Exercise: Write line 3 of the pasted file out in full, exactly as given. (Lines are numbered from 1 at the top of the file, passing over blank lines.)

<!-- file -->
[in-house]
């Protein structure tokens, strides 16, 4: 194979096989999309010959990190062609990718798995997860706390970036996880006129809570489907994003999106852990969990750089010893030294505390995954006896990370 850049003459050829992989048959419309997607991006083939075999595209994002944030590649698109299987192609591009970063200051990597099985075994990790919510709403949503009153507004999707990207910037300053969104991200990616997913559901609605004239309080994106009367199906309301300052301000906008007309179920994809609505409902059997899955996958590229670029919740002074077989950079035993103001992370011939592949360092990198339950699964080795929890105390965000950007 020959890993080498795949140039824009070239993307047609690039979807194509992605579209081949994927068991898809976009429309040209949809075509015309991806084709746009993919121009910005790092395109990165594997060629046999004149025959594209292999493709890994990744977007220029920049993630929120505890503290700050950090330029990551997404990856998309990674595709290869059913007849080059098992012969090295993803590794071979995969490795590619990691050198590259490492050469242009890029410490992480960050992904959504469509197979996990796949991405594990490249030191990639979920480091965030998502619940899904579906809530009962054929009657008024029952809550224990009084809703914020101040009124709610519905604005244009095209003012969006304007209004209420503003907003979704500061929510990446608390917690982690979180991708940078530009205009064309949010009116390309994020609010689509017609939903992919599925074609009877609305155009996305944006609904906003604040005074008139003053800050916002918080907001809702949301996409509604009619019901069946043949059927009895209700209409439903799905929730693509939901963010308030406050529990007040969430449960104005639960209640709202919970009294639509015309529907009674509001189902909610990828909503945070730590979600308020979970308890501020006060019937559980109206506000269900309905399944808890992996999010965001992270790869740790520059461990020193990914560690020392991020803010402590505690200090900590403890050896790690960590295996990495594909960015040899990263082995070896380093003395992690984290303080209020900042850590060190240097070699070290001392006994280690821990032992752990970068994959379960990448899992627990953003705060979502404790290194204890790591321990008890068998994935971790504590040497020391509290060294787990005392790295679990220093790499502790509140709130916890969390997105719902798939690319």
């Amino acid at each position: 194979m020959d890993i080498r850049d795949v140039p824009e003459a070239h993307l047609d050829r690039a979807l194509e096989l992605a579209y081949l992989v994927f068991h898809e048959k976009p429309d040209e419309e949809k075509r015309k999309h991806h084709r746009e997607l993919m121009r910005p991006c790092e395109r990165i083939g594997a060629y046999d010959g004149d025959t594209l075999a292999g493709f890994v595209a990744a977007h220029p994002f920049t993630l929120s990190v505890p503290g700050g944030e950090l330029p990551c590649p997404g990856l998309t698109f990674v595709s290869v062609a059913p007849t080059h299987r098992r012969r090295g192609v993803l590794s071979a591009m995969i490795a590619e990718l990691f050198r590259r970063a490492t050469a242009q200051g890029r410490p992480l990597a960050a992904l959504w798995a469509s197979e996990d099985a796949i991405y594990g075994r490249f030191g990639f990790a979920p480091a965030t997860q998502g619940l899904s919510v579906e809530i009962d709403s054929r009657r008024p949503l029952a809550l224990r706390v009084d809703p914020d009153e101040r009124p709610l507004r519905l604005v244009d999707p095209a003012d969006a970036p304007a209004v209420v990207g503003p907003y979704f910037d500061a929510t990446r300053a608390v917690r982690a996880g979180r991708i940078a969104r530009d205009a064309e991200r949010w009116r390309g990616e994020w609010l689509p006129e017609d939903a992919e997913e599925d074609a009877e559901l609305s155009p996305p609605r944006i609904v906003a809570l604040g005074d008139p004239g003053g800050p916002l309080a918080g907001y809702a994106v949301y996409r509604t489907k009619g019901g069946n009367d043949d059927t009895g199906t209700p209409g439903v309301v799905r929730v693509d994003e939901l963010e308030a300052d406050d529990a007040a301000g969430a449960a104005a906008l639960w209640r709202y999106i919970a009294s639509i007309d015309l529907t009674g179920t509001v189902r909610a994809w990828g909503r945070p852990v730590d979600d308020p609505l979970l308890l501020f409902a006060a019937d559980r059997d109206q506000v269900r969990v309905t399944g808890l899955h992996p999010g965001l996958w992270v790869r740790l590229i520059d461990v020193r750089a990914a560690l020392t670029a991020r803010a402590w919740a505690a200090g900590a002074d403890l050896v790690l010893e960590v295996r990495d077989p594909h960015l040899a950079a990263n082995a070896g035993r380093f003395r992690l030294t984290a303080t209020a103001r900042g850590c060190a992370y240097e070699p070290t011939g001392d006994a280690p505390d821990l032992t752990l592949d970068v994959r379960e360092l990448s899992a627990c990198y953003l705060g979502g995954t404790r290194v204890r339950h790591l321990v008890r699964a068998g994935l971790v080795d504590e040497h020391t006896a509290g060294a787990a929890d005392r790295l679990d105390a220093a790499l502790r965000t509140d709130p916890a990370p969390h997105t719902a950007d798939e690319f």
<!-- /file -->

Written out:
């Amino acid at each position: 194979m020959d890993i080498r850049d795949v140039p824009e003459a070239h993307l047609d050829r690039a979807l194509e096989l992605a579209y081949l992989v994927f068991h898809e048959k976009p429309d040209e419309e949809k075509r015309k999309h991806h084709r746009e997607l993919m121009r910005p991006c790092e395109r990165i083939g594997a060629y046999d010959g004149d025959t594209l075999a292999g493709f890994v595209a990744a977007h220029p994002f920049t993630l929120s990190v505890p503290g700050g944030e950090l330029p990551c590649p997404g990856l998309t698109f990674v595709s290869v062609a059913p007849t080059h299987r098992r012969r090295g192609v993803l590794s071979a591009m995969i490795a590619e990718l990691f050198r590259r970063a490492t050469a242009q200051g890029r410490p992480l990597a960050a992904l959504w798995a469509s197979e996990d099985a796949i991405y594990g075994r490249f030191g990639f990790a979920p480091a965030t997860q998502g619940l899904s919510v579906e809530i009962d709403s054929r009657r008024p949503l029952a809550l224990r706390v009084d809703p914020d009153e101040r009124p709610l507004r519905l604005v244009d999707p095209a003012d969006a970036p304007a209004v209420v990207g503003p907003y979704f910037d500061a929510t990446r300053a608390v917690r982690a996880g979180r991708i940078a969104r530009d205009a064309e991200r949010w009116r390309g990616e994020w609010l689509p006129e017609d939903a992919e997913e599925d074609a009877e559901l609305s155009p996305p609605r944006i609904v906003a809570l604040g005074d008139p004239g003053g800050p916002l309080a918080g907001y809702a994106v949301y996409r509604t489907k009619g019901g069946n009367d043949d059927t009895g199906t209700p209409g439903v309301v799905r929730v693509d994003e939901l963010e308030a300052d406050d529990a007040a301000g969430a449960a104005a906008l639960w209640r709202y999106i919970a009294s639509i007309d015309l529907t009674g179920t509001v189902r909610a994809w990828g909503r945070p852990v730590d979600d308020p609505l979970l308890l501020f409902a006060a019937d559980r059997d109206q506000v269900r969990v309905t399944g808890l899955h992996p999010g965001l996958w992270v790869r740790l590229i520059d461990v020193r750089a990914a560690l020392t670029a991020r803010a402590w919740a505690a200090g900590a002074d403890l050896v790690l010893e960590v295996r990495d077989p594909h960015l040899a950079a990263n082995a070896g035993r380093f003395r992690l030294t984290a303080t209020a103001r900042g850590c060190a992370y240097e070699p070290t011939g001392d006994a280690p505390d821990l032992t752990l592949d970068v994959r379960e360092l990448s899992a627990c990198y953003l705060g979502g995954t404790r290194v204890r339950h790591l321990v008890r699964a068998g994935l971790v080795d504590e040497h020391t006896a509290g060294a787990a929890d005392r790295l679990d105390a220093a790499l502790r965000t509140d709130p916890a990370p969390h997105t719902a950007d798939e690319f």